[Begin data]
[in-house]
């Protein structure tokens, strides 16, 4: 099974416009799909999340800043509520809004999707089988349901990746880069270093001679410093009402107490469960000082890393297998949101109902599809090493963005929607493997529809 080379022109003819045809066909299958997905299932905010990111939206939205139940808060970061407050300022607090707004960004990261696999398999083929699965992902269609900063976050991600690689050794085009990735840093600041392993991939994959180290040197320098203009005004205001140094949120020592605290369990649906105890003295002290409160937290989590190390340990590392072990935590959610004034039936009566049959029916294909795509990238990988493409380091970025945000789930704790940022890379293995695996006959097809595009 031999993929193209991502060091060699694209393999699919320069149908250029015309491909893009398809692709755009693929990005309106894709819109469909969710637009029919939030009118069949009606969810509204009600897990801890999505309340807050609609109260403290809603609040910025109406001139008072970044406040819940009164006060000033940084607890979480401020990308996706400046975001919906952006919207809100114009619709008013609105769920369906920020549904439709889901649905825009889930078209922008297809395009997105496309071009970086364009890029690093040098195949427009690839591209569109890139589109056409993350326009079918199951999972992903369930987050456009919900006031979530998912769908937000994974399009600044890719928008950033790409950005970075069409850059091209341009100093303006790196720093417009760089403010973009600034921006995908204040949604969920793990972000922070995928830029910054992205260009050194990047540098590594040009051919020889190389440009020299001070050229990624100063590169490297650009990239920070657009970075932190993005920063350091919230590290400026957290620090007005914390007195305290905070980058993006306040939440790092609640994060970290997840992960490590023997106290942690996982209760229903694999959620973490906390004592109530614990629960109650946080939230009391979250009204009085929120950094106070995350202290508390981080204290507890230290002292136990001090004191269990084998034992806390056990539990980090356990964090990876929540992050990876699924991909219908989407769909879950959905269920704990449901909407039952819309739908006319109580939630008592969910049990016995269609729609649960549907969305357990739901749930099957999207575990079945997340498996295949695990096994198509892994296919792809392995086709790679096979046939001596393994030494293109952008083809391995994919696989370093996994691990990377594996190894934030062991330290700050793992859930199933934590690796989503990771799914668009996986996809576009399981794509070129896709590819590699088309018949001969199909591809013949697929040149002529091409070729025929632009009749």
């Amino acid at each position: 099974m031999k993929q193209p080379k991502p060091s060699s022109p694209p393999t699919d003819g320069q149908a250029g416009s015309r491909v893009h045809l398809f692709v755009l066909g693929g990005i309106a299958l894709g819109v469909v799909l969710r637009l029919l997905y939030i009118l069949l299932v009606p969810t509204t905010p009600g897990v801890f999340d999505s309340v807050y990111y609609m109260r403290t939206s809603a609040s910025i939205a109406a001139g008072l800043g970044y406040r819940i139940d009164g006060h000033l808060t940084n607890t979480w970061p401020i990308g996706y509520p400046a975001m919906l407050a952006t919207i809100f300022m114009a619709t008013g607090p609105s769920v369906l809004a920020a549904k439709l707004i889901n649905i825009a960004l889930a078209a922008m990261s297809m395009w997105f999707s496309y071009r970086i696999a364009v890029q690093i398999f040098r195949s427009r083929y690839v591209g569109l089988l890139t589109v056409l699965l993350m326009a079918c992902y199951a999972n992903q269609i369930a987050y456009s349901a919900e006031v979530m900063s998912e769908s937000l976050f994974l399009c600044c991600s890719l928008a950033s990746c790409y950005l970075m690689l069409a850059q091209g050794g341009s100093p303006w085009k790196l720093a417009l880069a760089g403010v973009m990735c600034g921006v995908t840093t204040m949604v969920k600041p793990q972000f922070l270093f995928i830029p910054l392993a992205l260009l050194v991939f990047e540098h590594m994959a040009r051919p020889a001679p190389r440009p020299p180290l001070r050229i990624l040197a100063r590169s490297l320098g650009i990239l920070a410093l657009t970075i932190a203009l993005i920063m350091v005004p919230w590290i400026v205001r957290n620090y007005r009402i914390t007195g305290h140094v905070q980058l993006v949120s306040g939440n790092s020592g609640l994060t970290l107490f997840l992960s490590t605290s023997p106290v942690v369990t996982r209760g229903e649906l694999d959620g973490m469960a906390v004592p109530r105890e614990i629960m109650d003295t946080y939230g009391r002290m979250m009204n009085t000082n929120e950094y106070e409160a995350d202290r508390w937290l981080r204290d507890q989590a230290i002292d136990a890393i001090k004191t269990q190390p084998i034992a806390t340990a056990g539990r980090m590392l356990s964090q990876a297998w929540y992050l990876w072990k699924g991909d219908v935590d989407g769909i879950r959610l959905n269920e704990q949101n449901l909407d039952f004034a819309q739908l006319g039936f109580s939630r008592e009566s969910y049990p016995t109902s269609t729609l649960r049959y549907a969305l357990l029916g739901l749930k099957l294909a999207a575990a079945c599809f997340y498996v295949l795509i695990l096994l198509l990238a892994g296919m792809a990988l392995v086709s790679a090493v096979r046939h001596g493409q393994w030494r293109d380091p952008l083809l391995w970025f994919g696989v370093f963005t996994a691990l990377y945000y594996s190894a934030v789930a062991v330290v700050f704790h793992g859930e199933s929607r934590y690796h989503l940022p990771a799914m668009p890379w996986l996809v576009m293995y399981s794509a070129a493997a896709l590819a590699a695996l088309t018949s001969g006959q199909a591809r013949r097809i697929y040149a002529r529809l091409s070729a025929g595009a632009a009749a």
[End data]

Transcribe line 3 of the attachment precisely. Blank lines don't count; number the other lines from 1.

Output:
């Amino acid at each position: 099974m031999k993929q193209p080379k991502p060091s060699s022109p694209p393999t699919d003819g320069q149908a250029g416009s015309r491909v893009h045809l398809f692709v755009l066909g693929g990005i309106a299958l894709g819109v469909v799909l969710r637009l029919l997905y939030i009118l069949l299932v009606p969810t509204t905010p009600g897990v801890f999340d999505s309340v807050y990111y609609m109260r403290t939206s809603a609040s910025i939205a109406a001139g008072l800043g970044y406040r819940i139940d009164g006060h000033l808060t940084n607890t979480w970061p401020i990308g996706y509520p400046a975001m919906l407050a952006t919207i809100f300022m114009a619709t008013g607090p609105s769920v369906l809004a920020a549904k439709l707004i889901n649905i825009a960004l889930a078209a922008m990261s297809m395009w997105f999707s496309y071009r970086i696999a364009v890029q690093i398999f040098r195949s427009r083929y690839v591209g569109l089988l890139t589109v056409l699965l993350m326009a079918c992902y199951a999972n992903q269609i369930a987050y456009s349901a919900e006031v979530m900063s998912e769908s937000l976050f994974l399009c600044c991600s890719l928008a950033s990746c790409y950005l970075m690689l069409a850059q091209g050794g341009s100093p303006w085009k790196l720093a417009l880069a760089g403010v973009m990735c600034g921006v995908t840093t204040m949604v969920k600041p793990q972000f922070l270093f995928i830029p910054l392993a992205l260009l050194v991939f990047e540098h590594m994959a040009r051919p020889a001679p190389r440009p020299p180290l001070r050229i990624l040197a100063r590169s490297l320098g650009i990239l920070a410093l657009t970075i932190a203009l993005i920063m350091v005004p919230w590290i400026v205001r957290n620090y007005r009402i914390t007195g305290h140094v905070q980058l993006v949120s306040g939440n790092s020592g609640l994060t970290l107490f997840l992960s490590t605290s023997p106290v942690v369990t996982r209760g229903e649906l694999d959620g973490m469960a906390v004592p109530r105890e614990i629960m109650d003295t946080y939230g009391r002290m979250m009204n009085t000082n929120e950094y106070e409160a995350d202290r508390w937290l981080r204290d507890q989590a230290i002292d136990a890393i001090k004191t269990q190390p084998i034992a806390t340990a056990g539990r980090m590392l356990s964090q990876a297998w929540y992050l990876w072990k699924g991909d219908v935590d989407g769909i879950r959610l959905n269920e704990q949101n449901l909407d039952f004034a819309q739908l006319g039936f109580s939630r008592e009566s969910y049990p016995t109902s269609t729609l649960r049959y549907a969305l357990l029916g739901l749930k099957l294909a999207a575990a079945c599809f997340y498996v295949l795509i695990l096994l198509l990238a892994g296919m792809a990988l392995v086709s790679a090493v096979r046939h001596g493409q393994w030494r293109d380091p952008l083809l391995w970025f994919g696989v370093f963005t996994a691990l990377y945000y594996s190894a934030v789930a062991v330290v700050f704790h793992g859930e199933s929607r934590y690796h989503l940022p990771a799914m668009p890379w996986l996809v576009m293995y399981s794509a070129a493997a896709l590819a590699a695996l088309t018949s001969g006959q199909a591809r013949r097809i697929y040149a002529r529809l091409s070729a025929g595009a632009a009749a």